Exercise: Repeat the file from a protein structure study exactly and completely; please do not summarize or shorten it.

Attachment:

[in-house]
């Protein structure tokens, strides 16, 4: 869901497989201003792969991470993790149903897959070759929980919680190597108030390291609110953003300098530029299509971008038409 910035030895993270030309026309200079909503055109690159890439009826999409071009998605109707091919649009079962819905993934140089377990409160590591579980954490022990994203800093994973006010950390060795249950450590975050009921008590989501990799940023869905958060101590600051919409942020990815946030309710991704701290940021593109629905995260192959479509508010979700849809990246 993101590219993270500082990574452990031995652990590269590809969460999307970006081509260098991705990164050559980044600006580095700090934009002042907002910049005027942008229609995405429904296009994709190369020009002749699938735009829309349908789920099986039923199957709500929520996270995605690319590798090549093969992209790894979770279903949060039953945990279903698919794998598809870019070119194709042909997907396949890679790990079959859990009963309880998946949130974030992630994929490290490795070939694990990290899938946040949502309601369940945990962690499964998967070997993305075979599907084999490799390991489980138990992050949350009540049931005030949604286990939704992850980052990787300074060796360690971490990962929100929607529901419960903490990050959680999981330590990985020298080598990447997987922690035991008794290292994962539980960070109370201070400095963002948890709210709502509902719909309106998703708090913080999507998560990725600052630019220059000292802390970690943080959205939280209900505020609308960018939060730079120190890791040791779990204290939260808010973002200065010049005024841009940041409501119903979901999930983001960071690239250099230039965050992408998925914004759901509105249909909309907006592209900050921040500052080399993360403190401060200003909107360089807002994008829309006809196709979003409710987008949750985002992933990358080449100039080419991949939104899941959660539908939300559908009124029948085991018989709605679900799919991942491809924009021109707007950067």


[in-house]
């Protein structure tokens, strides 16, 4: 869901497989201003792969991470993790149903897959070759929980919680190597108030390291609110953003300098530029299509971008038409 910035030895993270030309026309200079909503055109690159890439009826999409071009998605109707091919649009079962819905993934140089377990409160590591579980954490022990994203800093994973006010950390060795249950450590975050009921008590989501990799940023869905958060101590600051919409942020990815946030309710991704701290940021593109629905995260192959479509508010979700849809990246 993101590219993270500082990574452990031995652990590269590809969460999307970006081509260098991705990164050559980044600006580095700090934009002042907002910049005027942008229609995405429904296009994709190369020009002749699938735009829309349908789920099986039923199957709500929520996270995605690319590798090549093969992209790894979770279903949060039953945990279903698919794998598809870019070119194709042909997907396949890679790990079959859990009963309880998946949130974030992630994929490290490795070939694990990290899938946040949502309601369940945990962690499964998967070997993305075979599907084999490799390991489980138990992050949350009540049931005030949604286990939704992850980052990787300074060796360690971490990962929100929607529901419960903490990050959680999981330590990985020298080598990447997987922690035991008794290292994962539980960070109370201070400095963002948890709210709502509902719909309106998703708090913080999507998560990725600052630019220059000292802390970690943080959205939280209900505020609308960018939060730079120190890791040791779990204290939260808010973002200065010049005024841009940041409501119903979901999930983001960071690239250099230039965050992408998925914004759901509105249909909309907006592209900050921040500052080399993360403190401060200003909107360089807002994008829309006809196709979003409710987008949750985002992933990358080449100039080419991949939104899941959660539908939300559908009124029948085991018989709605679900799919991942491809924009021109707007950067």